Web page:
If you’re tired of seeing generative AI like ChatGPT being introduced to apps and products you love we have some bad news – Facebook, Instagram, WhatsApp, and other Meta-owned platforms could soon be flooded with AI.
In the company’s latest earnings call, Meta CEO Mark Zuckerberg discussed his visions for how “AI agents” could be used across a wide range of the company’s services. He elaborated that we might see chatbots on WhatsApp and Facebook Messenger, image creation tools to help make posts and ads on Facebook and Instagram, and in the future video content produced and enhanced by AI. Zuckerberg added, “I expect that these tools will be valuable for everyone from regular people to creators to businesses.”
The metaverse won’t be free from artificial intelligence either. Mark Zuckerberg went on to explain that Meta wants to eventually expand AI to provide assistance to Quest users as they explore virtual reality worlds – using the assistant to design avatars, create VR worlds, and connect metaverse spaces together.
Meta hasn’t revealed exactly when its AI efforts will be released to the public, however, Zuckerberg gave the impression that we won’t be waiting too much longer. He described Meta’s AI position as “no longer behind in building our AI infrastructure” (compared to rivals in the space) and teased that it’ll have a better understanding of its AI investments “later in the year” after seeing the reaction to new products it plans to launch.
We’ll have to wait and see what AI tools Meta releases in the coming months, but if people react similarly as they have to AI on other platforms things might not go as well as Zuckerberg hopes.
Not everyone loves AI
For example, Snapchat recently introduced a Chat-GPT-powered My AI assistant to its users, and a lot of people hate it.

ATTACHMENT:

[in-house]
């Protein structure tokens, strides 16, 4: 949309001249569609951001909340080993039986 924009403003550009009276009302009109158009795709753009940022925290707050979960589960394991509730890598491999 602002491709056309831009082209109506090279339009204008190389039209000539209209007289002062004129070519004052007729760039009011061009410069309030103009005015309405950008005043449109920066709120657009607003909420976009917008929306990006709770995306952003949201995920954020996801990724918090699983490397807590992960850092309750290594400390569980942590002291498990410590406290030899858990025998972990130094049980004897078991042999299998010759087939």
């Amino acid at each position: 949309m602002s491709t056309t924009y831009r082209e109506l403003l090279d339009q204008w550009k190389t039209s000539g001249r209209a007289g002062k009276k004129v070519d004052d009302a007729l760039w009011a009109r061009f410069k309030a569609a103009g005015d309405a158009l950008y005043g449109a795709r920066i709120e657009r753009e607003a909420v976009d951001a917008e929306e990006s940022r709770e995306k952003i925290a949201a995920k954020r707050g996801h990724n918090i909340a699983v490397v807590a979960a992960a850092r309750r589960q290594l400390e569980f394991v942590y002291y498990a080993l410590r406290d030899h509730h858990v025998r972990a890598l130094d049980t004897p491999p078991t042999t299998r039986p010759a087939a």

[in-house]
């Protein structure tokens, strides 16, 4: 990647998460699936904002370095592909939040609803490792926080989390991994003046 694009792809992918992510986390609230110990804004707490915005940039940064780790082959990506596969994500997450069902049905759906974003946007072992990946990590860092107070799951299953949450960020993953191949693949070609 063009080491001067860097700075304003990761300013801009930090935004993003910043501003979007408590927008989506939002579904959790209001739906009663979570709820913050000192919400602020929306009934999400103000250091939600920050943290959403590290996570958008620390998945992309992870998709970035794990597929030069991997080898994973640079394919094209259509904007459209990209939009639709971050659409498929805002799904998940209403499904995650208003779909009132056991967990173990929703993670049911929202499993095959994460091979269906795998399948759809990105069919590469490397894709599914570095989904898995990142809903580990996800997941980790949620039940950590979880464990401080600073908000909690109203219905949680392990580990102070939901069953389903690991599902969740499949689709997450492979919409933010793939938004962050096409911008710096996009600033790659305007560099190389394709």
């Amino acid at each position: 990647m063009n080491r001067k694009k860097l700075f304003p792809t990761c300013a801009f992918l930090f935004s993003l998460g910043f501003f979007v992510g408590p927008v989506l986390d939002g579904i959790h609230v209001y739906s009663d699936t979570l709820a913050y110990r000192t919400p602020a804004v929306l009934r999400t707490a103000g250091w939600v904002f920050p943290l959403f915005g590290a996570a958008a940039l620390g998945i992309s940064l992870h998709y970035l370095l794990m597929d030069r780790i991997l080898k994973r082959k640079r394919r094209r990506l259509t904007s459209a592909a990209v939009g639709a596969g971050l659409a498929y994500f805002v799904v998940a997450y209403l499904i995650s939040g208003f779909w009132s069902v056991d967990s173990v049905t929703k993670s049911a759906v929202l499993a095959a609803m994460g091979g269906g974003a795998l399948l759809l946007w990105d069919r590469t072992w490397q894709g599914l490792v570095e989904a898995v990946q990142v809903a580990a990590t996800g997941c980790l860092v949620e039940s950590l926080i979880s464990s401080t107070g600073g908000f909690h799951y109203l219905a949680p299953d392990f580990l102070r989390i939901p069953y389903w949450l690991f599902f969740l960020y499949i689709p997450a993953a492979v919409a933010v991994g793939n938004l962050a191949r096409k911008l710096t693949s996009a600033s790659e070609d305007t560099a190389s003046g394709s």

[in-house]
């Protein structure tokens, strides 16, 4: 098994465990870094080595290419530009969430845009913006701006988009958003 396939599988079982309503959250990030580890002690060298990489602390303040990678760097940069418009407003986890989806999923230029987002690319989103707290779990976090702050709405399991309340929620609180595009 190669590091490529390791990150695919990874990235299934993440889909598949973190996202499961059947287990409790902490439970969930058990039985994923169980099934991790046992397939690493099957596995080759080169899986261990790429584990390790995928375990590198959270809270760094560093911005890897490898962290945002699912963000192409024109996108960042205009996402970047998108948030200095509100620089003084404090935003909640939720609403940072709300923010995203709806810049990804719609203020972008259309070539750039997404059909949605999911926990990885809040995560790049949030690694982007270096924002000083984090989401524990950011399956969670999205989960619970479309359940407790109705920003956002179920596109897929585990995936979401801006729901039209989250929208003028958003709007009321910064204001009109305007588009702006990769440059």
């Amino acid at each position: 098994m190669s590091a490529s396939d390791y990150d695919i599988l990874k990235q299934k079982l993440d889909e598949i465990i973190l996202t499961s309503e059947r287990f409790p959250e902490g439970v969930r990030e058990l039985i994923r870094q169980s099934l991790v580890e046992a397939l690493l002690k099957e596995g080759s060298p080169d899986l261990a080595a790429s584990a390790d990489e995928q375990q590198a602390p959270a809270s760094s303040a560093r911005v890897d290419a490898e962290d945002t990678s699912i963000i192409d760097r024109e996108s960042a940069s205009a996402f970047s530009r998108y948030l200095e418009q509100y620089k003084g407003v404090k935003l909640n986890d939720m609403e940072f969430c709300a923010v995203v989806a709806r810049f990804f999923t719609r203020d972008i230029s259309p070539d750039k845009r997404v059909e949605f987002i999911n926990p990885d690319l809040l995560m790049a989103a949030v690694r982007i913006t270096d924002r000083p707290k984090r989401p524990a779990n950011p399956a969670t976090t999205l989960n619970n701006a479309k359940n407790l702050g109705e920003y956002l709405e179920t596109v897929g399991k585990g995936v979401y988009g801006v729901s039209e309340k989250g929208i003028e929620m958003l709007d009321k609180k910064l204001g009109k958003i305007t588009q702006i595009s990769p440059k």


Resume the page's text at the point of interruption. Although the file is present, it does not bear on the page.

Initially, My AI was exclusive to paid Snapchat Plus subscribers but its subsequently now available to all users. Its release has seen the app bombarded with negative reviews – with Snapchat’s average U.S App Store review being only 1.67 stars in the week following the launch. What’s more, a large percentage of the most negative reviews mention AI, with a lot of negativity spilling over to Twitter.
The main issue isn’t with the AI itself but how it’s framed in the app. Non-paying Snapchatters are forced to have My AI at the top of their feeds and only Plus subscribers can unpin or move it. Users have also expressed concern that the AI appears to know personal information about them such as their location – however, Snapchat has said that the AI only has access to data that users have already given permission for the app to use.
If Meta does intend to follow Snapchat’s lead and introduce AI to its services, we hope it finds a less obtrusive way to go about it. Generative AI can be neat but not everyone wants to have them shoved down their throats.
Looking to try some other AI bots and assistants? Check out these interesting ChatGPT alternatives.
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Hamish is a Senior Staff Writer for TechRadar and you’ll see his name appearing on articles across nearly every topic on the site from smart home deals to speaker reviews to graphics card news and everything in between. He uses his broad range of knowledge to help explain the latest gadgets and if they’re a must-buy or a fad fueled by hype. Though his specialty is writing about everything going on in the world of virtual reality and augmented reality.